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Finch Building

Status: Lost

Year Listed: 1992, 1999

Location: Aberdeen, Grays Harbor County

Politician, lumber magnate, real estate developer, and philanthropist Edward C. Finch opened his eponymous building at Heron and H Streets in downtown Aberdeen on April 1, 1910, about 20 years after the town’s incorporation. The Finch Building was the first in town with an elevator and the first commercial building to make use of reinforced concrete. The building’s Renaissance Revival design by the noted Seattle architect A. Warren Gould featured terra cotta details, and six storefronts which were active into the 1970s.

The Finch Building was largely unaltered on the exterior when first listed as Most Endangered in 1992 and again in 1999, but by the latter date all the storefronts were boarded up. The interior had suffered a great deal of deterioration. Other Washington Trust efforts to save the building, led by treasurer Les Tonkin, a Seattle architect, included city council testimony and the filing of an affidavit supporting preservation. The affidavit stated that the city was not paying heed to the options for preservation stated in the 1998 Final Environmental Impact Statement. Recognized city needs, such as a library and downtown affordable housing, were among the possible uses, and developers had expressed interest. However, the city of Aberdeen declined to accept any renovation proposals.

The Finch Building was demolished on April 5, 1999 at age 89 years and five days.

Read more from our “40 for 40” featured story from the Washington Trust’s 40th anniversary in 2016.

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Electric Building

Status: Most Endangered Places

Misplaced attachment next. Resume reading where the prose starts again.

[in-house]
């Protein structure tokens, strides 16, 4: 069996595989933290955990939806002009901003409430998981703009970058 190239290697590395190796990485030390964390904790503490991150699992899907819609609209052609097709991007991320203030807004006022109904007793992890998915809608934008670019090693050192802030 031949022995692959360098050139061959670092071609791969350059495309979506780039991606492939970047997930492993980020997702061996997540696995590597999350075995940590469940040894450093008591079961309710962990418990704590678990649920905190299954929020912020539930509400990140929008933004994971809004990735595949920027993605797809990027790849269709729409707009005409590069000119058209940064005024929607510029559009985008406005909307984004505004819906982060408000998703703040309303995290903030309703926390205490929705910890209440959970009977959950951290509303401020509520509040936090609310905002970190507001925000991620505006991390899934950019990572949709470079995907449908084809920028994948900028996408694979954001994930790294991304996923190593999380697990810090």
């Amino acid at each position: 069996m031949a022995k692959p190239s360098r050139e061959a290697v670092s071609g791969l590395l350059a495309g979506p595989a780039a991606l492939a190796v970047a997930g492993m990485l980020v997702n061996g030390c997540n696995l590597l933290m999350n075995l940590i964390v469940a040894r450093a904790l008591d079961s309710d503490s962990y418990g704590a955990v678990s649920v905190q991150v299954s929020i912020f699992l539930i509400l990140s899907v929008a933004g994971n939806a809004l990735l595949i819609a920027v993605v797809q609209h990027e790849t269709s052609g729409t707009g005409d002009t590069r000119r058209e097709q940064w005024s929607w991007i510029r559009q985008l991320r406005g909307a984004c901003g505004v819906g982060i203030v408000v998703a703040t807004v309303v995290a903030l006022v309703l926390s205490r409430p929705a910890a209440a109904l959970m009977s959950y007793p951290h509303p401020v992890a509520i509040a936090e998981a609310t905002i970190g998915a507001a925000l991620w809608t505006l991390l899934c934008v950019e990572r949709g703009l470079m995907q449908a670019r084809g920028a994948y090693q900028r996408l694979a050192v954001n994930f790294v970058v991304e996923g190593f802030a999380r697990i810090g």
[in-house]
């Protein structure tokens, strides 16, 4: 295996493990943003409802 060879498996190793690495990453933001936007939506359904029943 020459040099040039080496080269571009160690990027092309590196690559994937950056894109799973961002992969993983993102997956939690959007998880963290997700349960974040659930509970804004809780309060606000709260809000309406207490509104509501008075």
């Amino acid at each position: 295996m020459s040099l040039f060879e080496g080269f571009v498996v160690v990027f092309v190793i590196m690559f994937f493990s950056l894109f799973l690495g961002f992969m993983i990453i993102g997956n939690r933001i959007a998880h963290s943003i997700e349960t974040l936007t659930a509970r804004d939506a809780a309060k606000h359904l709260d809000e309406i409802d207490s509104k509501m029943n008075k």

Year Listed: 2013

Location: Grays Harbor County

Location: Aberdeen, Grays Harbor County

When the Electric Building opened to the public in 1913, it was the crowning jewel of its owner, the Grays Harbor Railroad and Light Company: a unique commercial building with Beaux Arts/Neoclassical terra cotta detailing and an elaborate illumination scheme that included hundreds of light bulbs gracing the outside of the structure. Along with most of the pre-depression buildings in Aberdeen’s downtown core, the upper stories of the Electric Building were largely abandoned following the depression. With decades of deferred maintenance, the Electric Building today faces critical needs: it currently does not have a weather resistive envelope; broken glass in deteriorating window frames have been left unrepaired for years; water is finding its way through numerous wall cracks and leaks in the built-up roof; and the handsome terra-cotta wall cladding is failing at an alarming rate. Despite these issues, new owners recently acquired the building specifically to relocate their business into the first floor retail space. According to the owners, purchasing the building made sense from a financial standpoint—they pay less for their current mortgage than they did to lease the prior space. Understanding the importance of a vital downtown, the owners, with strong support from City of Aberdeen officials, hope to see the Electric Building once again light up the corner.